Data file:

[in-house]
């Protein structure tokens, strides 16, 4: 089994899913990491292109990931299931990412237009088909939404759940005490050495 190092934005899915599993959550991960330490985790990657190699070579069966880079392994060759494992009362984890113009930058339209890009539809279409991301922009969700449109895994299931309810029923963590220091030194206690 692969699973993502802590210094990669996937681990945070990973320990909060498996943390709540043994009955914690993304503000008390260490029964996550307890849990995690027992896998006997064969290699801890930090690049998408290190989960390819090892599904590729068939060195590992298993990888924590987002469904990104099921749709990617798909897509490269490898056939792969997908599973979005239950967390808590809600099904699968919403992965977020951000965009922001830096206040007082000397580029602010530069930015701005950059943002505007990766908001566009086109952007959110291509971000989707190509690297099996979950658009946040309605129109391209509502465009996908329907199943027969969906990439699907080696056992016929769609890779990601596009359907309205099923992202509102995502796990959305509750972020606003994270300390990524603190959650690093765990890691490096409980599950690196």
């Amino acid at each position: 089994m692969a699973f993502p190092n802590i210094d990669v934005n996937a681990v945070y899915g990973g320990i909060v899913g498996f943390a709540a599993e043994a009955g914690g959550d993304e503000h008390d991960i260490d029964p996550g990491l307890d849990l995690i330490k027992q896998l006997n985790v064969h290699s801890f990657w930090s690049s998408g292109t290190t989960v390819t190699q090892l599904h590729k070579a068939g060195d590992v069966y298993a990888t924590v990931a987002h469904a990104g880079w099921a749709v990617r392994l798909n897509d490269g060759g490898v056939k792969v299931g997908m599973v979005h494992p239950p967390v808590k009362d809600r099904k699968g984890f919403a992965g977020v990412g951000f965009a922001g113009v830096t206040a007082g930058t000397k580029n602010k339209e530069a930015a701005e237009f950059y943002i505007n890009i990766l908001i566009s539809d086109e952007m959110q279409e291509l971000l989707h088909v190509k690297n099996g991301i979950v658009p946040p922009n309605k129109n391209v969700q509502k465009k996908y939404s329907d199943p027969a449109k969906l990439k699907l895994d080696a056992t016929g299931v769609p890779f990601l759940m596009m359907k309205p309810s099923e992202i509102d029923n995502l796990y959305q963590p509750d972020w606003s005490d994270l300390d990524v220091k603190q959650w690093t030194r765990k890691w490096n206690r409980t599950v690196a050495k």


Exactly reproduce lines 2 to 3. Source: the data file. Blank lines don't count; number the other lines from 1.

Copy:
């Protein structure tokens, strides 16, 4: 089994899913990491292109990931299931990412237009088909939404759940005490050495 190092934005899915599993959550991960330490985790990657190699070579069966880079392994060759494992009362984890113009930058339209890009539809279409991301922009969700449109895994299931309810029923963590220091030194206690 692969699973993502802590210094990669996937681990945070990973320990909060498996943390709540043994009955914690993304503000008390260490029964996550307890849990995690027992896998006997064969290699801890930090690049998408290190989960390819090892599904590729068939060195590992298993990888924590987002469904990104099921749709990617798909897509490269490898056939792969997908599973979005239950967390808590809600099904699968919403992965977020951000965009922001830096206040007082000397580029602010530069930015701005950059943002505007990766908001566009086109952007959110291509971000989707190509690297099996979950658009946040309605129109391209509502465009996908329907199943027969969906990439699907080696056992016929769609890779990601596009359907309205099923992202509102995502796990959305509750972020606003994270300390990524603190959650690093765990890691490096409980599950690196």
């Amino acid at each position: 089994m692969a699973f993502p190092n802590i210094d990669v934005n996937a681990v945070y899915g990973g320990i909060v899913g498996f943390a709540a599993e043994a009955g914690g959550d993304e503000h008390d991960i260490d029964p996550g990491l307890d849990l995690i330490k027992q896998l006997n985790v064969h290699s801890f990657w930090s690049s998408g292109t290190t989960v390819t190699q090892l599904h590729k070579a068939g060195d590992v069966y298993a990888t924590v990931a987002h469904a990104g880079w099921a749709v990617r392994l798909n897509d490269g060759g490898v056939k792969v299931g997908m599973v979005h494992p239950p967390v808590k009362d809600r099904k699968g984890f919403a992965g977020v990412g951000f965009a922001g113009v830096t206040a007082g930058t000397k580029n602010k339209e530069a930015a701005e237009f950059y943002i505007n890009i990766l908001i566009s539809d086109e952007m959110q279409e291509l971000l989707h088909v190509k690297n099996g991301i979950v658009p946040p922009n309605k129109n391209v969700q509502k465009k996908y939404s329907d199943p027969a449109k969906l990439k699907l895994d080696a056992t016929g299931v769609p890779f990601l759940m596009m359907k309205p309810s099923e992202i509102d029923n995502l796990y959305q963590p509750d972020w606003s005490d994270l300390d990524v220091k603190q959650w690093t030194r765990k890691w490096n206690r409980t599950v690196a050495k």